Emmys' Funniest: Alec Baldwin, Toni Collette, Kristin Chenoweth & Jon Cryer

30 Rock's smart Alec says he'd trade his Emmy to look like presenter Rob Lowe

Photo: Michael Caulfield/FilmMagic;Mathew Imaging/WireImage

Sunday night’s 61st Primetime Emmy Awards got off to a big yuk even though the first winner of the evening, Kristin Chenoweth, dissolved into tears as she accepted her golden statuette as best supporting actress in a comedy series – ABC’s canceled Pushing Daisies.

“I don’t know why I’m crying,” she said, after thanking her parents. “I’m unemployed now, and I’d like to be on Mad Men. I also like The Office and ’24’.” Chenoweth concluded by thanking the TV Academy for recognizing a show no longer on the air.

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Laughs were the order of the night. When Alec Baldwin delivered his Emmy acceptance speech for best actor in a comedy series, the 30 Rock star, grabbing his statuette from presenter Rob Lowe, told the crowd, “I’d trade this to look like him.”

Supporting actor in a sitcom, Jon Cryer, took the Emmy for CBS’s Two and a Half Men. Accepting, he said he used to think awards were shallow displays of popularity, while now he sees that they recognize true achievement. He also said of costar Charlie Sheen, “He’s amazing.”

In something of an upset, Toni Collette was named best actress in a comedy series for Showtime’s The United States of Tara over such contenders as Tina Fey, Christina Applegate and Sarah Silverman, who donned a mustache as presenter Justin Timberlake called her name from among the nominees. “That’s what hormones’ll do,” he said.

The evening’s emcee, How I Met Your Mother supporting actor in a comedy series nominee Neil Patrick Harris, who rocked Radio City Music Hall as the host of June’s Tony Awards, again demonstrated he can sing, dance and deliver jokes with the best of them.

On the stage of Los Angeles’s Nokia Theater, he stopped the show with the opening musical number, “Put Down That Remote,” recapping highlights of the past TV season, and then announced that he grew up on television. When he lost in his category to Jon Cryer, he later interrupted the winner in the press room, to have him double-check the envelope, to make sure Cryer really won.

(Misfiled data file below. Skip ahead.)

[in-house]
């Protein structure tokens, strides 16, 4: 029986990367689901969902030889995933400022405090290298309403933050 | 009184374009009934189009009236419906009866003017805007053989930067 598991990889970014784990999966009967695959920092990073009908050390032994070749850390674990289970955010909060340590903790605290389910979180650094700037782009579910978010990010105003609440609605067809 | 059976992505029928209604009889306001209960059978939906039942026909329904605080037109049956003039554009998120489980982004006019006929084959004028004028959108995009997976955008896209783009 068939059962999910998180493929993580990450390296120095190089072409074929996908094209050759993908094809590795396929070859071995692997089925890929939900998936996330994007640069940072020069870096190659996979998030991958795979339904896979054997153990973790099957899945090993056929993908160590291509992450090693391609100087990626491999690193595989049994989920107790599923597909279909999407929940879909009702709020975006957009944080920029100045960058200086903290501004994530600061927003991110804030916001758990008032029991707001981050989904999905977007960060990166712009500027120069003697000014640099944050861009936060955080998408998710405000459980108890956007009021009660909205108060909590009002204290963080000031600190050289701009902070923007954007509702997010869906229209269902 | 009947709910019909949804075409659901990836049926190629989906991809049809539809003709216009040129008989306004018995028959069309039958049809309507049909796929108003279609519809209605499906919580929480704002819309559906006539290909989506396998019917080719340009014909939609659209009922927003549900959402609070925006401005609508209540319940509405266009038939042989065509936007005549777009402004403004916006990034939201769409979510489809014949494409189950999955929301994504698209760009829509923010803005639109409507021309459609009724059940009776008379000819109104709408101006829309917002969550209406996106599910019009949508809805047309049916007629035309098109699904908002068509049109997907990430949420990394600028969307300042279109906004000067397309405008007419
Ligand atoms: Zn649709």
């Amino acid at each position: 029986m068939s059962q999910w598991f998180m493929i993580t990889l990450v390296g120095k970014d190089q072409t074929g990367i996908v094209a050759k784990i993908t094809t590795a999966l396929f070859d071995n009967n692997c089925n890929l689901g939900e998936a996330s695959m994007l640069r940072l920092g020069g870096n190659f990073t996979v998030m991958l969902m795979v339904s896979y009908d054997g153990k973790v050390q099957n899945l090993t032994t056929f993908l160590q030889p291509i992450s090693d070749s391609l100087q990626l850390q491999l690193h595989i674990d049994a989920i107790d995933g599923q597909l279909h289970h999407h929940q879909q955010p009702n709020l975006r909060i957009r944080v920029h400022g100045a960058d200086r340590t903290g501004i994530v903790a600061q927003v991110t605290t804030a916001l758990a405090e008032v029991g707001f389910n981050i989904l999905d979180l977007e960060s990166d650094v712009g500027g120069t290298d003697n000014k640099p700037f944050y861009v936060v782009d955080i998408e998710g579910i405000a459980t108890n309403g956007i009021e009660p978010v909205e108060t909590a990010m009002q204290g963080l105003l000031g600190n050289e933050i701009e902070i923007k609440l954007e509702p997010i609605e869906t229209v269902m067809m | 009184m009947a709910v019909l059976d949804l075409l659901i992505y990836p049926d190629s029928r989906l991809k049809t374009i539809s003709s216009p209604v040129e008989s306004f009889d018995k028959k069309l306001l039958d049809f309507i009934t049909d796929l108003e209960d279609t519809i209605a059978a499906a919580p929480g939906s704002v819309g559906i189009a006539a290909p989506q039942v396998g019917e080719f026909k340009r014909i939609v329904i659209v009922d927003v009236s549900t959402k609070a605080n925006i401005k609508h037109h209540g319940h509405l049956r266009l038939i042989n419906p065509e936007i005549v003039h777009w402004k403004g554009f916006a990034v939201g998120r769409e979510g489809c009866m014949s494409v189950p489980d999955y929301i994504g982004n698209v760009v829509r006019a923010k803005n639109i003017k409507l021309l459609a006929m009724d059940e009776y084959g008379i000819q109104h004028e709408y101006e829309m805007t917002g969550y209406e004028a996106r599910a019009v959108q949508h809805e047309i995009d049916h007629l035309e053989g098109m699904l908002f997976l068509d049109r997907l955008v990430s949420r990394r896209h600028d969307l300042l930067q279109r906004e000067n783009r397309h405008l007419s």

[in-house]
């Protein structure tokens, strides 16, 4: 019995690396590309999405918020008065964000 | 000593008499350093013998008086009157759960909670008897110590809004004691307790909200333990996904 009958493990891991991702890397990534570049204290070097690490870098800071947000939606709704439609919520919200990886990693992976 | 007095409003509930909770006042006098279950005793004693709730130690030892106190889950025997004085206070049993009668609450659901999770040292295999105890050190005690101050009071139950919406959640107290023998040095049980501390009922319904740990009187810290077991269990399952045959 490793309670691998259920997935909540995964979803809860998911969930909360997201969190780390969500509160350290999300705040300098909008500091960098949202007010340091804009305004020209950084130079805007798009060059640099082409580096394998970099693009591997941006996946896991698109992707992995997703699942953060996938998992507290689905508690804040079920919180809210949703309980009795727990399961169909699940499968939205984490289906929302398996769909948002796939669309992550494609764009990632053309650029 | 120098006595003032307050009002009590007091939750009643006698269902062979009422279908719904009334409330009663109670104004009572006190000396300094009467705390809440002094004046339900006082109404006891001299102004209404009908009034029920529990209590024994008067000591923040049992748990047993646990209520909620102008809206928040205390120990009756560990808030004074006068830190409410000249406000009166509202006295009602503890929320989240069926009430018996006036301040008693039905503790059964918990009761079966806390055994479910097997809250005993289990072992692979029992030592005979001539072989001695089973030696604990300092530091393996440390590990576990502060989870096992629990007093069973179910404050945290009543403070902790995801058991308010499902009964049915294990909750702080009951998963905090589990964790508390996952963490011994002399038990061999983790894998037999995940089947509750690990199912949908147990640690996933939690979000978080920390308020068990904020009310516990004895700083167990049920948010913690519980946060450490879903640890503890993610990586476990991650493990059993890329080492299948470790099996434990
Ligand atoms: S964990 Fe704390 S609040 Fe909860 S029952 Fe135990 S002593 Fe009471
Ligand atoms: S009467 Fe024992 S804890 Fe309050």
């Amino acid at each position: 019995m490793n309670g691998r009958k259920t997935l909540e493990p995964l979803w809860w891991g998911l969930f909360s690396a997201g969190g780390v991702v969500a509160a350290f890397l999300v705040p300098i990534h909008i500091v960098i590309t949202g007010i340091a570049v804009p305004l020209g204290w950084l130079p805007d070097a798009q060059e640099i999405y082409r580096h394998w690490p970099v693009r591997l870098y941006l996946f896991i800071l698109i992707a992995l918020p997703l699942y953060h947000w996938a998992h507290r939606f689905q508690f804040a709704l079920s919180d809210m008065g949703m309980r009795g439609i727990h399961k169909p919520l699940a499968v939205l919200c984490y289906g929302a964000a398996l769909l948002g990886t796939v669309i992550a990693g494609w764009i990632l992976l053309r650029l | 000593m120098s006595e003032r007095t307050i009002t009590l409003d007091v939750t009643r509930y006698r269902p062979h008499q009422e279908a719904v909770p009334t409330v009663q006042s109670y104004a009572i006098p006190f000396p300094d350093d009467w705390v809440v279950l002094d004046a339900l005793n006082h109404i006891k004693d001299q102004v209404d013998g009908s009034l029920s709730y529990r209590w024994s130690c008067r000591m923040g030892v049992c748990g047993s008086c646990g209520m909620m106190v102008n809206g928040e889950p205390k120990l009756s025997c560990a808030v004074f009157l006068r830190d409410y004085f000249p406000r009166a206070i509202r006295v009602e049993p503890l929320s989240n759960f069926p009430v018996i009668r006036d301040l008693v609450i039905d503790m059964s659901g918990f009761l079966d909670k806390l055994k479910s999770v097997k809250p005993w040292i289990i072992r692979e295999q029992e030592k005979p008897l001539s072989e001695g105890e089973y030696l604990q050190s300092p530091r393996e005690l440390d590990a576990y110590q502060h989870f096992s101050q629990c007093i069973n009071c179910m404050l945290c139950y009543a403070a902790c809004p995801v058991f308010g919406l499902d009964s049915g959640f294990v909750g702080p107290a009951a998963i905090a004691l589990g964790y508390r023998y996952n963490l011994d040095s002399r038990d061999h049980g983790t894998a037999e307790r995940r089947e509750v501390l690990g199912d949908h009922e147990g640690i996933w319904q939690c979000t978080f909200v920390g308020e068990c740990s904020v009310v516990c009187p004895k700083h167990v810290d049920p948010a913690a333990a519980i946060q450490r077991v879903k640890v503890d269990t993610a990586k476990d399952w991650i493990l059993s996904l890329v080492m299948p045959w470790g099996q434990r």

The night’s first win for 30 Rock was the Emmy for the writing of the “Reunion” episode, in which Liz Lemon (Tina Fey) found out she was considered cruel – and not cool – back in school.

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Among the big questions hanging over the night were the two top-nominated shows and whether they would repeat their top-prize status of last year: NBC’s 30 Rock, with 22 nods – the most in history for a comedy series – and AMC’s drama Mad Men, with 16, including those for leading players Jon Hamm and Elisabeth Moss.

30 Rock‘s creator, producer and star, Tina Fey, already received a Creative Emmy last weekend, for her Saturday Night Light parodies of GOP Vice-Presidential nominee Sarah Palin.

Also on the fans’ minds: Will the season’s No. 1 show, FOX’s American Idol, finally take away the best reality show crown from CBS’s Amazing Race? When the winner was announced, The Amazing Race won again.

On the E! Red Carpet before the show, last year’s Emmy’s winning Survivor host Jeff Probst told Idol host Ryan Seacrest he’d be perfectly happy if either of them were named this year’s best reality host. But if Dancing with the Stars‘s Tom Bergeron’s name were to show up in the envelope, Probst would storm the stage and pull a Kanye – referring to West’s interruption of Taylor Swift at last weekend’s MTV Video Music Awards.

Probst didn’t have to interrupt. He won.

For a complete list of Emmy winners and nominees, click here.

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